23. What do you enjoy most about eating a Zero Carb diet?

Everything.

Others have mentioned the simplicity, the liberation from prior routines, the mental clarity, the more focused ideological perspective. Yes, yes. All of the above.

But I think for me what matters most is the still, quiet pride — the self-respect — that comes from facing life like an alert and calm warrior, without needing any cushion of carbohydrate addiction to soften the blows.

24. Do you have any advice for someone who is just beginning a Zero Carb diet?

There is no authority over your body higher than your body itself. No expert, institution, community, authority figure or goverment has the right to tell you what to put in your mouth if it contradicts the experience of your own body. Find out for yourself what works for you, and be honest with yourself about it. Then relax. Everything will be all right.

25. Are your friends and family supportive of your Zero Carb lifestyle? If not, how do you handle this?

They are, in general. For one thing, I’m Medicare age, I use no drugs–prescription, over the counter or street. Nor any supplements, and I seldom have any reason to even use herbal weeds to cure anything. I’m strong, I feel great, I look great. There’s not much they can say.
Besides, they really don’t want to get me started talking about how the amount of carbon released into the air from the time of the first plow until the beginning of the industrial age is equal to the amount released from the beginning of the industrial age until the present. Therefore, agriculture alone would have eventually brought our beloved and only home to the brink of utter disaster without the help of modern technology, so why the duck are YOU still complicit in the rape of the earth and the extinction of the wild at a rate of at least 200 species every ducking day? Why aren’t YOU a carnivore? Don’t you care? Do you want your grandchildren — not to speak of your one and only precious body — to bless your decisions? Or to curse them?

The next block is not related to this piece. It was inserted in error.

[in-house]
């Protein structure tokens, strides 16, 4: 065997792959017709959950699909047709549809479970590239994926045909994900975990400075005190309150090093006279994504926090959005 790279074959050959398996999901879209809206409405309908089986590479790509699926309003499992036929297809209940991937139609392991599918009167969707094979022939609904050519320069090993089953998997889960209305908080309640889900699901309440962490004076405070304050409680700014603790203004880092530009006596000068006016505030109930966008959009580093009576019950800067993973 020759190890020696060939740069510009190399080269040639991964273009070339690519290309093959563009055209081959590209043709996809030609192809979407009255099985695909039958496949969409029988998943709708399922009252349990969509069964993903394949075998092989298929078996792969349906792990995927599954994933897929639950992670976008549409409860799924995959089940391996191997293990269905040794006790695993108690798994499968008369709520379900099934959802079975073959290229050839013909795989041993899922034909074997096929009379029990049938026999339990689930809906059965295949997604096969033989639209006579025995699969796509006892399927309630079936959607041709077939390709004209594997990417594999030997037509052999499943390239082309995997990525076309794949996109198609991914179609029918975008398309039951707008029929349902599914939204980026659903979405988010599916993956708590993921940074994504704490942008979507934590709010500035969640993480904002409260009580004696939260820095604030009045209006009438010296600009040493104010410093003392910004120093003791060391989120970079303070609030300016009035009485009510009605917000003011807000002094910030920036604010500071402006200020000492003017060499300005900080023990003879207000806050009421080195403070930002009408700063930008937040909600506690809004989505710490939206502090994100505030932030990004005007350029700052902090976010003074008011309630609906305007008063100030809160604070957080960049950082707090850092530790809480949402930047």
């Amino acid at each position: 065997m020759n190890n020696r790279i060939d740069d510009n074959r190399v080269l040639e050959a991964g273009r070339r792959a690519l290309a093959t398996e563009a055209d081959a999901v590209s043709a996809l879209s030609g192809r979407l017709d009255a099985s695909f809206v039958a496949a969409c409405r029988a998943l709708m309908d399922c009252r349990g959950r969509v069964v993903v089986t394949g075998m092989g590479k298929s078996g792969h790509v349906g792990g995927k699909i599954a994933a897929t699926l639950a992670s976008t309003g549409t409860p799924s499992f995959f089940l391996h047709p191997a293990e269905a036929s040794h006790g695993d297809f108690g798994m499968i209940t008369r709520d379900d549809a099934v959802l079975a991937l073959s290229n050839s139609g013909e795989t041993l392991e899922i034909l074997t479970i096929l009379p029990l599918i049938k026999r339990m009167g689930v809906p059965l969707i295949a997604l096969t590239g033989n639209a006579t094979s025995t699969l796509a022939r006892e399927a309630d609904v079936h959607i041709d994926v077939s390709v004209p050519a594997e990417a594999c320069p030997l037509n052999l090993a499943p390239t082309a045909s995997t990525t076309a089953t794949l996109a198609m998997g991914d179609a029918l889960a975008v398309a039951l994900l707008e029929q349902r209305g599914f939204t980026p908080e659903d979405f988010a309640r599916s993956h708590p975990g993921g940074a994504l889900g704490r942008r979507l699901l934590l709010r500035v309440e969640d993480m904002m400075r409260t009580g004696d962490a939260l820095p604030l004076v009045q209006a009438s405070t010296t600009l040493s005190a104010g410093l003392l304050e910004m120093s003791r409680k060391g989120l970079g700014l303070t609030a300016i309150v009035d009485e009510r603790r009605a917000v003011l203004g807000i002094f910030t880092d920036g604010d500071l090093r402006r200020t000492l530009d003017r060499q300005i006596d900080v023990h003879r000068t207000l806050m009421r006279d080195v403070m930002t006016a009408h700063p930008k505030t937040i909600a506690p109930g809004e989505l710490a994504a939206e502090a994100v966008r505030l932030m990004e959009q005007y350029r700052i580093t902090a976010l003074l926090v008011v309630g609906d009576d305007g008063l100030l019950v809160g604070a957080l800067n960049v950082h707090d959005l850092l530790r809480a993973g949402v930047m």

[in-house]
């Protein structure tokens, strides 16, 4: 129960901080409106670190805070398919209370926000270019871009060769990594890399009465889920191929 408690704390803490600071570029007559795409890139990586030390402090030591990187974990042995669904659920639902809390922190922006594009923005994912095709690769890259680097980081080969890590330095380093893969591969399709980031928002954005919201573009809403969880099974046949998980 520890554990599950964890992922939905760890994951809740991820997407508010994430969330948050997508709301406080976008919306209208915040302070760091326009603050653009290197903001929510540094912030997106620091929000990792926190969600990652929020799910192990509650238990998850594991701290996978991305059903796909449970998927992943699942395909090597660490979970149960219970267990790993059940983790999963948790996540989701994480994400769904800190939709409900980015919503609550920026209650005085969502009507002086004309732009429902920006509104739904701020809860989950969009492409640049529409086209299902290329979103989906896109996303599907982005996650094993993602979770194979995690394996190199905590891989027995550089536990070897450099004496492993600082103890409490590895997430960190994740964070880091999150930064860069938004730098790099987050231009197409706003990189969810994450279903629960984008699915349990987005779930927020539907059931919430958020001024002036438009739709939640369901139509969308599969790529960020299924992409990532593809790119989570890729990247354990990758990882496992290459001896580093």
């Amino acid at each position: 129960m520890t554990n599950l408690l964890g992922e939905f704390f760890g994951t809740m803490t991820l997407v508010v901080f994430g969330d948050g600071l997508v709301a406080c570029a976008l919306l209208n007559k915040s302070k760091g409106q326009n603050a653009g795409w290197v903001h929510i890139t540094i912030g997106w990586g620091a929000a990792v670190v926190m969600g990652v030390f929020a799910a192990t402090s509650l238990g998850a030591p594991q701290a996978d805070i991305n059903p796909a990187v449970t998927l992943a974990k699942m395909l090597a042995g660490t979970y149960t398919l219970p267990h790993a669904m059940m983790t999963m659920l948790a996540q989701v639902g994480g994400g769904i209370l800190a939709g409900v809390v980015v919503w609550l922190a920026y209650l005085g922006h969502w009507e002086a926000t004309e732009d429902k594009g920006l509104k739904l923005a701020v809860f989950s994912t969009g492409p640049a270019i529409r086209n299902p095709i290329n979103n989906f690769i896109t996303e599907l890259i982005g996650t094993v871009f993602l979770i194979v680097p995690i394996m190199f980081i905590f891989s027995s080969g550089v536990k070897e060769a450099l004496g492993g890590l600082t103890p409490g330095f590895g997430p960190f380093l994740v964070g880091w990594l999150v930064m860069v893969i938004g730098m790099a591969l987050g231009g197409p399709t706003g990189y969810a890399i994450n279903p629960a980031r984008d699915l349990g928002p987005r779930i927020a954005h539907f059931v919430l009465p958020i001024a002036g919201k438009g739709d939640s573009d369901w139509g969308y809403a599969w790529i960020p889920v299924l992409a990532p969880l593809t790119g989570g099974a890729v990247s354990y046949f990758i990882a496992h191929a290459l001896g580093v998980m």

But I do sometimes happily engage with non-family and friends about zero carb, so if you find it necessary to do so, I’d suggest arming yourself with Lierre Keith’s The Vegetarian Myth. She’s an entertaining writer, and a powerful voice of reason.

If nothing else, you can hold the line with a firm but quiet little stand: “this is my body, and the decision about what goes into or out of my mouth is not for anybody else to make. End of discussion.”
Self-rule, baby, self-rule!